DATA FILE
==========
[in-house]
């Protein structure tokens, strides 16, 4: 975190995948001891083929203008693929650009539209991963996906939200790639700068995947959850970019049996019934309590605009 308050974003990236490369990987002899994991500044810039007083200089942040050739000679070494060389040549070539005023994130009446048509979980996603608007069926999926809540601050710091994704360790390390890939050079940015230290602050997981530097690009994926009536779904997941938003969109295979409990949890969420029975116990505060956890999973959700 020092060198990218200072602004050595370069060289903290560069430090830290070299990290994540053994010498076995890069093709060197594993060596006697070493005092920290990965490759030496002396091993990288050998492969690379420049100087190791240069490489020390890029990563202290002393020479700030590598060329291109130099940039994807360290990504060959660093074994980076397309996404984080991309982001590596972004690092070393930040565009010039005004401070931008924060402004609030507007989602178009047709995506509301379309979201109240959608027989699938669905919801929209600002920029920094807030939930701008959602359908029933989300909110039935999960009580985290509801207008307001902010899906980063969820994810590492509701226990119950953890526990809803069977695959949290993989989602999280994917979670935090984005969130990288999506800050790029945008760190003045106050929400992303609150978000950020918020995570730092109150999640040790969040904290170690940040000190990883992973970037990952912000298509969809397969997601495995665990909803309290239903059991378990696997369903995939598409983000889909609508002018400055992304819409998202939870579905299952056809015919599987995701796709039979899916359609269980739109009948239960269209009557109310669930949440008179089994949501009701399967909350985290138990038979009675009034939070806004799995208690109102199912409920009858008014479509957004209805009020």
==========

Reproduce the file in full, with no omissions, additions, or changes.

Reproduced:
[in-house]
């Protein structure tokens, strides 16, 4: 975190995948001891083929203008693929650009539209991963996906939200790639700068995947959850970019049996019934309590605009 308050974003990236490369990987002899994991500044810039007083200089942040050739000679070494060389040549070539005023994130009446048509979980996603608007069926999926809540601050710091994704360790390390890939050079940015230290602050997981530097690009994926009536779904997941938003969109295979409990949890969420029975116990505060956890999973959700 020092060198990218200072602004050595370069060289903290560069430090830290070299990290994540053994010498076995890069093709060197594993060596006697070493005092920290990965490759030496002396091993990288050998492969690379420049100087190791240069490489020390890029990563202290002393020479700030590598060329291109130099940039994807360290990504060959660093074994980076397309996404984080991309982001590596972004690092070393930040565009010039005004401070931008924060402004609030507007989602178009047709995506509301379309979201109240959608027989699938669905919801929209600002920029920094807030939930701008959602359908029933989300909110039935999960009580985290509801207008307001902010899906980063969820994810590492509701226990119950953890526990809803069977695959949290993989989602999280994917979670935090984005969130990288999506800050790029945008760190003045106050929400992303609150978000950020918020995570730092109150999640040790969040904290170690940040000190990883992973970037990952912000298509969809397969997601495995665990909803309290239903059991378990696997369903995939598409983000889909609508002018400055992304819409998202939870579905299952056809015919599987995701796709039979899916359609269980739109009948239960269209009557109310669930949440008179089994949501009701399967909350985290138990038979009675009034939070806004799995208690109102199912409920009858008014479509957004209805009020």